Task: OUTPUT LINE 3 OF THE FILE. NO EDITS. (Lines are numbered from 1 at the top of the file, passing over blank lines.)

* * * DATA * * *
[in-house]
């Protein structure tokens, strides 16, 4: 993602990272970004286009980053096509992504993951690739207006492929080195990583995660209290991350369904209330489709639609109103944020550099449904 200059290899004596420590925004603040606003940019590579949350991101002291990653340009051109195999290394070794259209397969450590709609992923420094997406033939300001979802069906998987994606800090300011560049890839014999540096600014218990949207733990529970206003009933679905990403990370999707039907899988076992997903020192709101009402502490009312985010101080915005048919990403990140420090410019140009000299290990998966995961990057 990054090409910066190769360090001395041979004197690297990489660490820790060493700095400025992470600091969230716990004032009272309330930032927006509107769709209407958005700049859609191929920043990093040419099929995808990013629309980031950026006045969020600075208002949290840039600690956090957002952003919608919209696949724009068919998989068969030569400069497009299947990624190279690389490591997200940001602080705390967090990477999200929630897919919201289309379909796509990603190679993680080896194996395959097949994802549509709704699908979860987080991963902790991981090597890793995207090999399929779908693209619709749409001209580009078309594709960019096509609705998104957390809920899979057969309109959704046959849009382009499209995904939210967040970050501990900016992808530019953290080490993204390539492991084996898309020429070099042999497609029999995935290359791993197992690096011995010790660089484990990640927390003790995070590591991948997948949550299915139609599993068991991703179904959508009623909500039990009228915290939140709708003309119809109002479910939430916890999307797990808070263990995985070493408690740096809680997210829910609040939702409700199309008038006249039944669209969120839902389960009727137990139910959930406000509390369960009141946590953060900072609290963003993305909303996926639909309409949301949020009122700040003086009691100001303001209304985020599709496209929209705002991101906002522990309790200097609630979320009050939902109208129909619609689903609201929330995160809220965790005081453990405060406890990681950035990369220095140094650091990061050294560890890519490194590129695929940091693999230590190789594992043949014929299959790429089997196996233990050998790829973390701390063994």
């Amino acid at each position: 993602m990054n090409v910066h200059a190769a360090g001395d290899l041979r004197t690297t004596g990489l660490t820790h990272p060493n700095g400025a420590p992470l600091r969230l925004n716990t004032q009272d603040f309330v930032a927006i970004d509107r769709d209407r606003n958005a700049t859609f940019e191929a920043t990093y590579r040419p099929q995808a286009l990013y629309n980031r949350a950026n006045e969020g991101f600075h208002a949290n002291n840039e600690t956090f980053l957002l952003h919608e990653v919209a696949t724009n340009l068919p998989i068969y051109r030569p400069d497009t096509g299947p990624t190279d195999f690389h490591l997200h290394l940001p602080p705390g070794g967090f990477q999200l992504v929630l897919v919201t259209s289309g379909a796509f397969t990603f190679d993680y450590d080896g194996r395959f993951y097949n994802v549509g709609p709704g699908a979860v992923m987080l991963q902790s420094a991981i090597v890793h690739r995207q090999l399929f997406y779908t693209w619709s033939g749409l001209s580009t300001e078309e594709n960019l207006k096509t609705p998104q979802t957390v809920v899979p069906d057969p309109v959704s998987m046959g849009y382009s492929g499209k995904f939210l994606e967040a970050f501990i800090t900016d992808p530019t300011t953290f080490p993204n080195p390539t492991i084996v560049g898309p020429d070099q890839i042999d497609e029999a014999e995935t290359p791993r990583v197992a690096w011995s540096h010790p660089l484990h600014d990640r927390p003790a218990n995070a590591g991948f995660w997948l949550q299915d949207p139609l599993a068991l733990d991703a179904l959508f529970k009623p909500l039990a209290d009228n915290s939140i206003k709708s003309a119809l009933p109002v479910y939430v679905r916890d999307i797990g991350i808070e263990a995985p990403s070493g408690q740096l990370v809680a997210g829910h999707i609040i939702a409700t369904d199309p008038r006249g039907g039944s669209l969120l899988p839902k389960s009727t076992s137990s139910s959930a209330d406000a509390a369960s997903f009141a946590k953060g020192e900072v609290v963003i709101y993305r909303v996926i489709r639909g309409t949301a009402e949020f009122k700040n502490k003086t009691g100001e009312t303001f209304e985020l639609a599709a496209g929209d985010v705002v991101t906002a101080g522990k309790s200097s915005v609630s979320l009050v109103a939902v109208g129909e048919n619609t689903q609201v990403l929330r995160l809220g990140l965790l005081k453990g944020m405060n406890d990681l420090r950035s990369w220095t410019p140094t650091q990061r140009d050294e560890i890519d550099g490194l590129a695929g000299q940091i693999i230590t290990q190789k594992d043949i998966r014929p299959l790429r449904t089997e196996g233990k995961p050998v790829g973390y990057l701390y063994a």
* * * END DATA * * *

């Amino acid at each position: 993602m990054n090409v910066h200059a190769a360090g001395d290899l041979r004197t690297t004596g990489l660490t820790h990272p060493n700095g400025a420590p992470l600091r969230l925004n716990t004032q009272d603040f309330v930032a927006i970004d509107r769709d209407r606003n958005a700049t859609f940019e191929a920043t990093y590579r040419p099929q995808a286009l990013y629309n980031r949350a950026n006045e969020g991101f600075h208002a949290n002291n840039e600690t956090f980053l957002l952003h919608e990653v919209a696949t724009n340009l068919p998989i068969y051109r030569p400069d497009t096509g299947p990624t190279d195999f690389h490591l997200h290394l940001p602080p705390g070794g967090f990477q999200l992504v929630l897919v919201t259209s289309g379909a796509f397969t990603f190679d993680y450590d080896g194996r395959f993951y097949n994802v549509g709609p709704g699908a979860v992923m987080l991963q902790s420094a991981i090597v890793h690739r995207q090999l399929f997406y779908t693209w619709s033939g749409l001209s580009t300001e078309e594709n960019l207006k096509t609705p998104q979802t957390v809920v899979p069906d057969p309109v959704s998987m046959g849009y382009s492929g499209k995904f939210l994606e967040a970050f501990i800090t900016d992808p530019t300011t953290f080490p993204n080195p390539t492991i084996v560049g898309p020429d070099q890839i042999d497609e029999a014999e995935t290359p791993r990583v197992a690096w011995s540096h010790p660089l484990h600014d990640r927390p003790a218990n995070a590591g991948f995660w997948l949550q299915d949207p139609l599993a068991l733990d991703a179904l959508f529970k009623p909500l039990a209290d009228n915290s939140i206003k709708s003309a119809l009933p109002v479910y939430v679905r916890d999307i797990g991350i808070e263990a995985p990403s070493g408690q740096l990370v809680a997210g829910h999707i609040i939702a409700t369904d199309p008038r006249g039907g039944s669209l969120l899988p839902k389960s009727t076992s137990s139910s959930a209330d406000a509390a369960s997903f009141a946590k953060g020192e900072v609290v963003i709101y993305r909303v996926i489709r639909g309409t949301a009402e949020f009122k700040n502490k003086t009691g100001e009312t303001f209304e985020l639609a599709a496209g929209d985010v705002v991101t906002a101080g522990k309790s200097s915005v609630s979320l009050v109103a939902v109208g129909e048919n619609t689903q609201v990403l929330r995160l809220g990140l965790l005081k453990g944020m405060n406890d990681l420090r950035s990369w220095t410019p140094t650091q990061r140009d050294e560890i890519d550099g490194l590129a695929g000299q940091i693999i230590t290990q190789k594992d043949i998966r014929p299959l790429r449904t089997e196996g233990k995961p050998v790829g973390y990057l701390y063994a």